The clock continued to tick Tuesday at the Dirksen Federal Building, where jurors in the Rod Blagojevich corruption case entered their tenth day of deliberations.
"One minute you're up, the next minute you're down!" said a nervous defense lawyer Sam Adam Jr., describing the roller coaster of his emotions. "The next minute it's hung, then after that, it's hung, but they're gonna do a couple of counts, and then it's gonna be more than a couple of counts, and then it's gonna be not guiltys across the board, and oh my God we're gonna lose the whole thing, and oh my goodness we're back to a couple of counts!"
Adam's father Sam Sr. said even after 48 years of watching juries, he still has butterflies over this one, and has been sleeping, at most, 2 hours a night. He said the former governor is praying with his family for a good outcome.
"Their biggest problem is not letting this get to their children," Adam said. "Their little girl, Annie, who is 8 years old, you know, they've got to keep all of the news away from her. And it's very difficult. And she's scared she's going to lose her daddy!"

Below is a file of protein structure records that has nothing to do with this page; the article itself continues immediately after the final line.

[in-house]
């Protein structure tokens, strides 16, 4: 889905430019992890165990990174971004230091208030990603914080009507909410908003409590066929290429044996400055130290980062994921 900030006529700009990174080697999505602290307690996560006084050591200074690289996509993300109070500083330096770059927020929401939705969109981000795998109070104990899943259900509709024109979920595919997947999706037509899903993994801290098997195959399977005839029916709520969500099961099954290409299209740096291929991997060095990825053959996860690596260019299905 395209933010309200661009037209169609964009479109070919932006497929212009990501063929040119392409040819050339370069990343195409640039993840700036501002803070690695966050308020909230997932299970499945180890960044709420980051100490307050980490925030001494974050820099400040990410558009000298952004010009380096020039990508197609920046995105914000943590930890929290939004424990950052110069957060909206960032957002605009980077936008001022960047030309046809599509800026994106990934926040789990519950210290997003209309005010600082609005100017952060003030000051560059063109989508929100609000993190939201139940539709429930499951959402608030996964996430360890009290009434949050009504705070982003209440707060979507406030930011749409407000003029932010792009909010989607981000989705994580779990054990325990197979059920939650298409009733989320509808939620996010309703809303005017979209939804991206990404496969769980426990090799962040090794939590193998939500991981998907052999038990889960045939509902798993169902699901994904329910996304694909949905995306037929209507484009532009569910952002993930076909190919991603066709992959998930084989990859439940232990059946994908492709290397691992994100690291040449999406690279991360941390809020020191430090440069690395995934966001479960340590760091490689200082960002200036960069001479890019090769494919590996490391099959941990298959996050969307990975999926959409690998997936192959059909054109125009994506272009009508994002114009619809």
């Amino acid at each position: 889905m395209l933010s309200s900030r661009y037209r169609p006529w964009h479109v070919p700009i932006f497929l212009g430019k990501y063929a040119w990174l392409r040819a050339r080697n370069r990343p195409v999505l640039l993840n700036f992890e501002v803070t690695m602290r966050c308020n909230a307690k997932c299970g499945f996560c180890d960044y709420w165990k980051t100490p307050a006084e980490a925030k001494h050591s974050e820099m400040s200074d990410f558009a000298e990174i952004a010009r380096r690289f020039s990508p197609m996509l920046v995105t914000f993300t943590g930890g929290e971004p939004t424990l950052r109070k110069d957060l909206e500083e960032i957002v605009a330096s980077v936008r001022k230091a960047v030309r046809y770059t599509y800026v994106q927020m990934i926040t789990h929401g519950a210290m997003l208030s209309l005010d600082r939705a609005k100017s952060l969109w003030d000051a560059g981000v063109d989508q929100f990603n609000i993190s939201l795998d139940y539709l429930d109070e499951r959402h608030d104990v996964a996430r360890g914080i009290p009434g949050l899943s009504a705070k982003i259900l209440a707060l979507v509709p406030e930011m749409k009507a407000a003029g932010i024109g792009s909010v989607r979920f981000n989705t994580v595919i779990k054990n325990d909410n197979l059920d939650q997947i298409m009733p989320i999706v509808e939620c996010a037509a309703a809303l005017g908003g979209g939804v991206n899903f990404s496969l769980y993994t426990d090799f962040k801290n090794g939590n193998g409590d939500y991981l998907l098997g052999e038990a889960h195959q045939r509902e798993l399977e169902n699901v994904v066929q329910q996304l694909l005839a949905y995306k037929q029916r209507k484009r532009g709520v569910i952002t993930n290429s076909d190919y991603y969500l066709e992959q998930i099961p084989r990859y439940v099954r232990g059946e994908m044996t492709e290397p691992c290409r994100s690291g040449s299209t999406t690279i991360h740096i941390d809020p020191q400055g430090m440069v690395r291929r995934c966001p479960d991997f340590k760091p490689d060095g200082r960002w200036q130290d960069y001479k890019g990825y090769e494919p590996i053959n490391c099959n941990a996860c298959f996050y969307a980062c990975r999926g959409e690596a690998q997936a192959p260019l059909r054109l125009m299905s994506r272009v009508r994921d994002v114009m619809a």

Each of the lawyers offered different theories about why the jurors are taking so much time in their deliberations.
"Obviously, there's some people for us and some people against us," Sam Sr. said. "And we have no idea whether it's eleven to one, or six and six, or what the lineup is."
"You can't get it off your mind," Ettinger said. "You can't work on anything else. I'm on one hour call here, so I can't go to court anywhere else!"
Ettinger said he is as curious as anyone, where the jurors are in their deliberations.
"They've had enough time to go through the evidence," Ettinger said. "I'm sure they took a vote in the beginning, and I think they're fighting. They're doing their job!"
The veteran attorney said he has had no second thoughts about his trial strategy, but was as taken aback as anyone when the Blagojevich team rested. He said he had been counting on them to call Congressman Jesse Jackson Jr., in hopes of defusing a prosecution claim that Jackson's representatives offered campaign cash in exchange for the Obama Senate seat.
"When the governor rested without putting any evidence ... we were counting on Jesse Junior being called by them," Ettinger said, adding that he intended to call Raghu Nayak, the Jackson supporter who the government said had allegedly offered the deal.
He speculated that the Blagojevich defense team was unprepared when the government rested, and had no time to get their client ready for the stand.
"You know, if you think you've got another four, five, six weeks, you would use that time preparing him. And now all of a sudden, you're up in a week? Tough call!"
As the days drag on, is Rod Blagojevich prepared for the possibility of a guilty verdict?
"Never," Sam Adam Jr. declared. "And I'll be honest with you. Nobody is!"